Court Refines Balancing Test for Evaluating Motions for Preservation Orders

Capricorn Power Co., Inc. v. Siemens Westinghouse Power Corp., 220 F.R.D. 429 (W.D.Pa. 2004)

After the court declared a mistrial based on plaintiff’s mid-trial production of an expert report, the parties cross-moved for preservation orders. The court began its analysis by observing that the four-prong test typically applied to matters concerning injunctive relief was not a completely appropriate test to utilize when examining the need for a preservation order, particularly since proof of a probability of success in the litigation is not an appropriate consideration in determining whether to order preservation of documents.

It opined that the evaluation of a motion for a preservation order demands application of a separate and distinct test, to be formulated by molding the factors used in granting injunctive relief with the considerations, policies and goals applicable to discovery. The court thus articulated a three-part balancing test to be used when deciding a motion to preserve documents, things and land: (1) the level of concern the court has for the continuing existence and maintenance of the integrity of the evidence in question in the absence of an order directing preservation of the evidence; (2) any irreparable harm likely to result to the party seeking the preservation of evidence absent an order directing preservation; and (3) the capability of an individual, entity, or party to maintain the evidence sought to be preserved, not only as to the evidence’s original form, condition or contents, but also the physical, spatial and financial burdens created by ordering evidence preservation. The court elaborated on the third factor in the context of electronic material:

The problems involved in the maintenance of evidence will vary considerably depending upon the medium in which the evidence is contained. If the evidence is stored upon a computer floppy disk or hard drive, finding physical space to store the evidence will not be as much of an issue as it will be in the situation involving an accumulation of paper documentation over a period of many years where a preservation order may have to encompass substantial copying and warehousing. On the other hand, informational evidence stored within a computer hard drive may present a difficulty in that it may be compromised or degraded as new information is added and pieces of old information are “deleted” and subsequently written over by the computer. As a result, the timing of the preservation order may be of the essence, especially if the person possessing the computer is without knowledge that the information contained on the computer hard drive is evidence which needs to be preserved. Such a situation may require immediate action by the court to preserve such electronic evidence at least temporarily in order that the parties may have an opportunity to confirm that such evidence is relevant to the claims before the court. This computer information example is only one hypothetical scenario; the circumstances and considerations to be evaluated in determining the need for a preservation order can be limitless since evidence to be used at trial can be in a myriad of forms and mediums.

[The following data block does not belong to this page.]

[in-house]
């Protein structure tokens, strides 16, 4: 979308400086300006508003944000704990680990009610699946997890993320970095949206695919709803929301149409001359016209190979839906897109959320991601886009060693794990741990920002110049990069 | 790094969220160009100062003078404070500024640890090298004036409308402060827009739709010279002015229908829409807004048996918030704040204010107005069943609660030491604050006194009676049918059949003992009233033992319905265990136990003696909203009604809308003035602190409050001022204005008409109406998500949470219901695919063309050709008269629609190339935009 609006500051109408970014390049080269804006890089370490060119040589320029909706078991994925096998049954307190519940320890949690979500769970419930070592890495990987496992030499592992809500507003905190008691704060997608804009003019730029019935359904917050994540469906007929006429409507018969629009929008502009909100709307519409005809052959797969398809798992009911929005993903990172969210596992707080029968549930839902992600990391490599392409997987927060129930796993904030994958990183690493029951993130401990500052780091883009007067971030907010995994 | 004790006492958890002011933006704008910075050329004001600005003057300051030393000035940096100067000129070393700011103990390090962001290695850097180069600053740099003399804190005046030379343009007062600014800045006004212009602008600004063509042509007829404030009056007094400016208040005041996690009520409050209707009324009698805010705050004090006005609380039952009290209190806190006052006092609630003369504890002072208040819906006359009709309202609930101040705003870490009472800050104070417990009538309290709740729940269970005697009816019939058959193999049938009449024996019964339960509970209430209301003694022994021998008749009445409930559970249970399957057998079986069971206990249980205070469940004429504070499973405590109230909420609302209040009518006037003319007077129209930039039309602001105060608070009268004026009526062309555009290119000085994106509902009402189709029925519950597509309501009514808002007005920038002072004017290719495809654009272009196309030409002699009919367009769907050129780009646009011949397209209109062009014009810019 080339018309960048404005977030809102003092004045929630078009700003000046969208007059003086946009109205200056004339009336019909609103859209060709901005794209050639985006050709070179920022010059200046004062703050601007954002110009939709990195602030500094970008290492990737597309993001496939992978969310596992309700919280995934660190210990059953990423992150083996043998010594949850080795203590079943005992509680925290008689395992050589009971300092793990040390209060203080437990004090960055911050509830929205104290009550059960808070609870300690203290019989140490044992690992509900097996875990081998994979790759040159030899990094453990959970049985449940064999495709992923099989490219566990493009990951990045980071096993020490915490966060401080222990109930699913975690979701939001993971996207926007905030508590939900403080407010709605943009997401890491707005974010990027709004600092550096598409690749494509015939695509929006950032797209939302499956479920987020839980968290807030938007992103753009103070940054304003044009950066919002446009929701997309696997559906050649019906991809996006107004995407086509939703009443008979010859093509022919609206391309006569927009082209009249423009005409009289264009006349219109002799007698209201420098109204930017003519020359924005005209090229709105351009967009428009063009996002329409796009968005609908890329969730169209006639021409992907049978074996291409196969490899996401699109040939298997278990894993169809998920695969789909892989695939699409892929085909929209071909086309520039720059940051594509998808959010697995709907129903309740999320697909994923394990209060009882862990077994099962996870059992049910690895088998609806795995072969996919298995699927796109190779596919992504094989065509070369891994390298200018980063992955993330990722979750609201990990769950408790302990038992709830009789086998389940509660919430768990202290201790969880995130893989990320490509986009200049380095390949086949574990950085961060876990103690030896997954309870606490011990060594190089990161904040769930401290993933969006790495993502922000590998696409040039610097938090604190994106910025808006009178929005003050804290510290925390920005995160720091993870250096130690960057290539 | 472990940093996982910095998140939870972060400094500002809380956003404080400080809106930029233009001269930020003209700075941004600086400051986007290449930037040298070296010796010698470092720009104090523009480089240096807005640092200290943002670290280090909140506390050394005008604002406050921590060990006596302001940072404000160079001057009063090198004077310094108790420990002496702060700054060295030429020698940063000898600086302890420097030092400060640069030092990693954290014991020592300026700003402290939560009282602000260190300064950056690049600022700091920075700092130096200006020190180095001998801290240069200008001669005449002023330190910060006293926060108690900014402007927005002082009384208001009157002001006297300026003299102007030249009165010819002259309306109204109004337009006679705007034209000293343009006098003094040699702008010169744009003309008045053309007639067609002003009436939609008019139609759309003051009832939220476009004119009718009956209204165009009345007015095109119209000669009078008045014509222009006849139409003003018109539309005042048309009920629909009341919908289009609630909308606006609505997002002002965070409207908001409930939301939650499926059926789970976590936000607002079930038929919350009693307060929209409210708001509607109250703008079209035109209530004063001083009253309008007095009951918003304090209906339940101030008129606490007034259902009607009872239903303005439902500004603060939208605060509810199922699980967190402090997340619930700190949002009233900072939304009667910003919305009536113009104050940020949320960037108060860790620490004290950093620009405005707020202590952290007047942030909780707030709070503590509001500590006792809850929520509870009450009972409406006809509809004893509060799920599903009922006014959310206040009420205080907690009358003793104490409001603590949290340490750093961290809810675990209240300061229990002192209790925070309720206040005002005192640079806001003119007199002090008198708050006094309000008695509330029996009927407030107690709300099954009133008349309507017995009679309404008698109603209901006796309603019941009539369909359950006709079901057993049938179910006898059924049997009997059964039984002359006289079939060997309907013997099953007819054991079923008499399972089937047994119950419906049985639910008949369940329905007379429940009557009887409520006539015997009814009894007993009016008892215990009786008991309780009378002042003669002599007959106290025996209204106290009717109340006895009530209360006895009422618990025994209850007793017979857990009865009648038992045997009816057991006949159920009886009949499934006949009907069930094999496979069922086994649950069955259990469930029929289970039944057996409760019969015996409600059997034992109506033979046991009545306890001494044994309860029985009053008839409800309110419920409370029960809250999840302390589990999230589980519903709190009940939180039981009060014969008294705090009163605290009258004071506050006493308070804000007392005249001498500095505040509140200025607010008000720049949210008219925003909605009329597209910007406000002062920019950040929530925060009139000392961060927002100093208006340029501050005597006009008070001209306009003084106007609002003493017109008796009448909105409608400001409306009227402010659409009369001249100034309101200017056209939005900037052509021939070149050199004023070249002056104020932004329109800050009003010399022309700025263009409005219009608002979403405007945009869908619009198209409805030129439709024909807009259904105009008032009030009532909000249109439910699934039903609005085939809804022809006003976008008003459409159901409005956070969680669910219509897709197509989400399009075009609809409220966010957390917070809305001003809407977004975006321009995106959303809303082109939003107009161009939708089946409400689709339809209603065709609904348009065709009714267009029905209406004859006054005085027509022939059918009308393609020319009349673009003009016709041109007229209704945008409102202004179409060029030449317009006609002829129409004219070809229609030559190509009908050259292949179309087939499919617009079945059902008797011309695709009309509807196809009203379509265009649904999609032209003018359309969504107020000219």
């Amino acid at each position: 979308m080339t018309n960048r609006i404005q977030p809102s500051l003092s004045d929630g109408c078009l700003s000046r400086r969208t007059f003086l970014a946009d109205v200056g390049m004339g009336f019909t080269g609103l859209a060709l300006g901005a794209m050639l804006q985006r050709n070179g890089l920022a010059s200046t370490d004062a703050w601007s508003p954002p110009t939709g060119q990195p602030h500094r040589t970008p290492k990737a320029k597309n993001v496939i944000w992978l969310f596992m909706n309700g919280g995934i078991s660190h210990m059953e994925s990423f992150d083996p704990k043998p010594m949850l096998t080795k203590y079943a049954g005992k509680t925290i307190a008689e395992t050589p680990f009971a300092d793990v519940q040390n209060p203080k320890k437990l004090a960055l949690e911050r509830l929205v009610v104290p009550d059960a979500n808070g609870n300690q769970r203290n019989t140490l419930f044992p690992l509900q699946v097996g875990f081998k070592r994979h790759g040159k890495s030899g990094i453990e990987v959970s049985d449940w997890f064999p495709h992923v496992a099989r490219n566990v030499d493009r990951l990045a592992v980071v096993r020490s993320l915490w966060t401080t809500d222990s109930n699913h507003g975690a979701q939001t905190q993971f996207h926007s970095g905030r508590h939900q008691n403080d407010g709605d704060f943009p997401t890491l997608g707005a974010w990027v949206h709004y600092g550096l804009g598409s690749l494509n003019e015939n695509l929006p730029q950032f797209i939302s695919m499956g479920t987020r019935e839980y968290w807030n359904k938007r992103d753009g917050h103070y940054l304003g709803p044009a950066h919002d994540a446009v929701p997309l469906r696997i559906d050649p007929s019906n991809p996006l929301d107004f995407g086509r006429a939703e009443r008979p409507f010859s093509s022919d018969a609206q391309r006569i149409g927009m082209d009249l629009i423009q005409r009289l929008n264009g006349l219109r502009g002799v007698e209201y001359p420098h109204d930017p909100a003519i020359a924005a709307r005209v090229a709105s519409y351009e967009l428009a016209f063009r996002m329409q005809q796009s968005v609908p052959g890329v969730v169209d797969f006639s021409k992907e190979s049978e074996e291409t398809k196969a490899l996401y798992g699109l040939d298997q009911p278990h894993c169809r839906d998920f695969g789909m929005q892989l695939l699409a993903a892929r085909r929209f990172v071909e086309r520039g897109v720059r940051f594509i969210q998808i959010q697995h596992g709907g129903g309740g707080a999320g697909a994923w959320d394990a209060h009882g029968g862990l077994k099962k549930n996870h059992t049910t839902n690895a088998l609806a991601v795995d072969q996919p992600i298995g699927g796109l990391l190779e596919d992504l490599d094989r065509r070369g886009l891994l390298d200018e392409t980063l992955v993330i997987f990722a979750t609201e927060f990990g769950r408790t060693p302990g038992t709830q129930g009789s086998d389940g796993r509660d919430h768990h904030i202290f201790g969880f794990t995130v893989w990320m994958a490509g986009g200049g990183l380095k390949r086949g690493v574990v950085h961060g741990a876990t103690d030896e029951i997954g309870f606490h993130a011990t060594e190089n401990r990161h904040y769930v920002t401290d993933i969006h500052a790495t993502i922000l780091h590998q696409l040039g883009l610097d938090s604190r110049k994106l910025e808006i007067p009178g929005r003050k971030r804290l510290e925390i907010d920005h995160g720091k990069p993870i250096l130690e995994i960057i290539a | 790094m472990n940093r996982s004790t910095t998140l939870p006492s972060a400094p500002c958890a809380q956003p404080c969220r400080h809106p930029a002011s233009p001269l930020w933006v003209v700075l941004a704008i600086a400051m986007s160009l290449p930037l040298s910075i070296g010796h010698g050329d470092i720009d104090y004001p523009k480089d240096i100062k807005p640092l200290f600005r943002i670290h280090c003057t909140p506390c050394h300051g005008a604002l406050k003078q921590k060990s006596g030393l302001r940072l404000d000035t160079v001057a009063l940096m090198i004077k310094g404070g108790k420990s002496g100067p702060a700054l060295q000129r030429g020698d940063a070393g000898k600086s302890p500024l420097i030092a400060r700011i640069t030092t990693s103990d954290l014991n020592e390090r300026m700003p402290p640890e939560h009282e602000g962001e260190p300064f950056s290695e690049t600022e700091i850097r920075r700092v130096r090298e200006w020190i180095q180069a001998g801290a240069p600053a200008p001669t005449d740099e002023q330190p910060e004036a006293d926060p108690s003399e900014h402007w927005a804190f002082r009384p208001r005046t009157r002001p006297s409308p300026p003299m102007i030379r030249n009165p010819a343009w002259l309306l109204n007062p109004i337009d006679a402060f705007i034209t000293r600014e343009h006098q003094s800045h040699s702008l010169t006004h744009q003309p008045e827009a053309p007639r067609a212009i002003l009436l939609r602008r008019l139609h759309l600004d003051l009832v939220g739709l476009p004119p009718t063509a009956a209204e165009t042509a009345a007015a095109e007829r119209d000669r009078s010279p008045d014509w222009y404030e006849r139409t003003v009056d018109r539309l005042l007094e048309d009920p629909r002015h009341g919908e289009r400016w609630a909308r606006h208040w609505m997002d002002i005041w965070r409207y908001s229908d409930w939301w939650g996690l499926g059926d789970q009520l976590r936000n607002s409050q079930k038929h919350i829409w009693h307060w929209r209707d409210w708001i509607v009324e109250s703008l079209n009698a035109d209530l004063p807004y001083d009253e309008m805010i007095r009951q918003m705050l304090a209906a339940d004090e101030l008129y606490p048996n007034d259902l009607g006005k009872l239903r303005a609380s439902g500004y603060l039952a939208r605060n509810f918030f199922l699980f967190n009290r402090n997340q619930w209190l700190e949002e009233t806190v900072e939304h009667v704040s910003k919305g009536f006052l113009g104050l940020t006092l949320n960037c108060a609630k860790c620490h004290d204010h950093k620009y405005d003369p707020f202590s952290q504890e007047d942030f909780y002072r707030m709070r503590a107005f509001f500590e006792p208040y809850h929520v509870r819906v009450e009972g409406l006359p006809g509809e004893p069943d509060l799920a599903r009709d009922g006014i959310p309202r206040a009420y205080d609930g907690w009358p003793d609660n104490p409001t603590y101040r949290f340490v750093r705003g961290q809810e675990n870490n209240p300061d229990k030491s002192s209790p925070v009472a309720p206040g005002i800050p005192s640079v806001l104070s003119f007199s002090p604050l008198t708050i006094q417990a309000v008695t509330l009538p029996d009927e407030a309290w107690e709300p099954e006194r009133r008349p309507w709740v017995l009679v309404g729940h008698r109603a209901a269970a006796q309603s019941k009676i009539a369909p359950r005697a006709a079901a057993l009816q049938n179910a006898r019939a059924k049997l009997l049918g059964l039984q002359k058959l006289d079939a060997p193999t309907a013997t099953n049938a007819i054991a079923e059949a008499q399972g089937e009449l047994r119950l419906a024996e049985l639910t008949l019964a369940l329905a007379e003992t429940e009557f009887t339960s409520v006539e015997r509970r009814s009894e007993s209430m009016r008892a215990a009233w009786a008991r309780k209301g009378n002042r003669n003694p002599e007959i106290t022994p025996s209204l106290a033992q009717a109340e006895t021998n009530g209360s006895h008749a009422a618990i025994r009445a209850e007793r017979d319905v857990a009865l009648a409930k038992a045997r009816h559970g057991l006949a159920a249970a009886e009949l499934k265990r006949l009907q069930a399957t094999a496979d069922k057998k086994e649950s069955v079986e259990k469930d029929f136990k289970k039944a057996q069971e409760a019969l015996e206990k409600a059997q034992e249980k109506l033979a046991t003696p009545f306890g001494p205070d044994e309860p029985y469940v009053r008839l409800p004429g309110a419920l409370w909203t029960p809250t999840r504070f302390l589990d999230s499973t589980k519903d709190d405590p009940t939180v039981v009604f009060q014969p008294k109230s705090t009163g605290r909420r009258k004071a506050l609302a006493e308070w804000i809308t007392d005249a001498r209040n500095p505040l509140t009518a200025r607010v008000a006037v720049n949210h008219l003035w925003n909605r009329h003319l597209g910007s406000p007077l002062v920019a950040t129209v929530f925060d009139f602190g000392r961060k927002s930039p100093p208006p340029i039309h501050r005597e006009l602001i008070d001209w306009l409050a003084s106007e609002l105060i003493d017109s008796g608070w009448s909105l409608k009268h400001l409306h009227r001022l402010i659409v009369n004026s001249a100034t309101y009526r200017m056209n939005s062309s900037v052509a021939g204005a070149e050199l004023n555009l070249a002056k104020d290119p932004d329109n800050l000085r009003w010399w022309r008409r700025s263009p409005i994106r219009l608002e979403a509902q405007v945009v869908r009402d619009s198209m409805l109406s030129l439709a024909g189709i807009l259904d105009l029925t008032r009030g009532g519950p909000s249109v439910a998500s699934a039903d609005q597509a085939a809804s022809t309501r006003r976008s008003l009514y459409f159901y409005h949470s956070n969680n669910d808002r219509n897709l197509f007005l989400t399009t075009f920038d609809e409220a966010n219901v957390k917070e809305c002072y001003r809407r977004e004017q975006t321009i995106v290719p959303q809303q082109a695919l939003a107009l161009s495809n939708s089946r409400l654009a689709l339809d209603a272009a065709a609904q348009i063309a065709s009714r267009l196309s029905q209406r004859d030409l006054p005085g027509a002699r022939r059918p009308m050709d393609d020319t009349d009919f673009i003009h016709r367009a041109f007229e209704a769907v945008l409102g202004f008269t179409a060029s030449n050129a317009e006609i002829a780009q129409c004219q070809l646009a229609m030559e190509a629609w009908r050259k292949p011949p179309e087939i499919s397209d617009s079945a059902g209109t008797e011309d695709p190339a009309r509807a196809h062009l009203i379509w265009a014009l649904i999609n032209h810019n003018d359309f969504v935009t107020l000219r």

220 F.R.D. at 436. Applying the three-part test to the parties’ respective motions, the court found no need or justification to enter an order preserving evidence as requested by the defendant and plaintiffs.

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